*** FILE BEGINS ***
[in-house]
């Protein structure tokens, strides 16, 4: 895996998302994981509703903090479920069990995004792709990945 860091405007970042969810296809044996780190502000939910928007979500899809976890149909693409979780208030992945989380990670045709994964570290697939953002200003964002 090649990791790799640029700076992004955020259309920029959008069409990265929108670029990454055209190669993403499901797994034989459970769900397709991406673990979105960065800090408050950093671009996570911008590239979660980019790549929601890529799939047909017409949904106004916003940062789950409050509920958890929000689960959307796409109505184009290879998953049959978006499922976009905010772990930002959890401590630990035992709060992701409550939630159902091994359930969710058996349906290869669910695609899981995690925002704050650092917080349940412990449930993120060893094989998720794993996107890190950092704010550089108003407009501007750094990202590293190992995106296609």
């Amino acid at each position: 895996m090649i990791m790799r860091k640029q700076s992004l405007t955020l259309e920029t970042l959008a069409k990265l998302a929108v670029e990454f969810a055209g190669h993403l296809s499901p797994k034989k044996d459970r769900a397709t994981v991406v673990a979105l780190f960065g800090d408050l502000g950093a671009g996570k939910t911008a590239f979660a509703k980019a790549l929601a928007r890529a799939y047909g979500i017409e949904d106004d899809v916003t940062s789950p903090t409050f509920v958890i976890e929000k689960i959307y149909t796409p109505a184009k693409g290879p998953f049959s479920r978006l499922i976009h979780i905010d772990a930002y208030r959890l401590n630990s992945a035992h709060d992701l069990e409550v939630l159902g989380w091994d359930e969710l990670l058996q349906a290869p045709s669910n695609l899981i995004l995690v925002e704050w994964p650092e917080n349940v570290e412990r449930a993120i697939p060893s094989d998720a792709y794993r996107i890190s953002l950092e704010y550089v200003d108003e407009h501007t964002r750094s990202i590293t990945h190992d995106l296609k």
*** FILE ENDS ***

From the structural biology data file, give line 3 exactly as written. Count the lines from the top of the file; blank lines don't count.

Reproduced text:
């Amino acid at each position: 895996m090649i990791m790799r860091k640029q700076s992004l405007t955020l259309e920029t970042l959008a069409k990265l998302a929108v670029e990454f969810a055209g190669h993403l296809s499901p797994k034989k044996d459970r769900a397709t994981v991406v673990a979105l780190f960065g800090d408050l502000g950093a671009g996570k939910t911008a590239f979660a509703k980019a790549l929601a928007r890529a799939y047909g979500i017409e949904d106004d899809v916003t940062s789950p903090t409050f509920v958890i976890e929000k689960i959307y149909t796409p109505a184009k693409g290879p998953f049959s479920r978006l499922i976009h979780i905010d772990a930002y208030r959890l401590n630990s992945a035992h709060d992701l069990e409550v939630l159902g989380w091994d359930e969710l990670l058996q349906a290869p045709s669910n695609l899981i995004l995690v925002e704050w994964p650092e917080n349940v570290e412990r449930a993120i697939p060893s094989d998720a792709y794993r996107i890190s953002l950092e704010y550089v200003d108003e407009h501007t964002r750094s990202i590293t990945h190992d995106l296609k």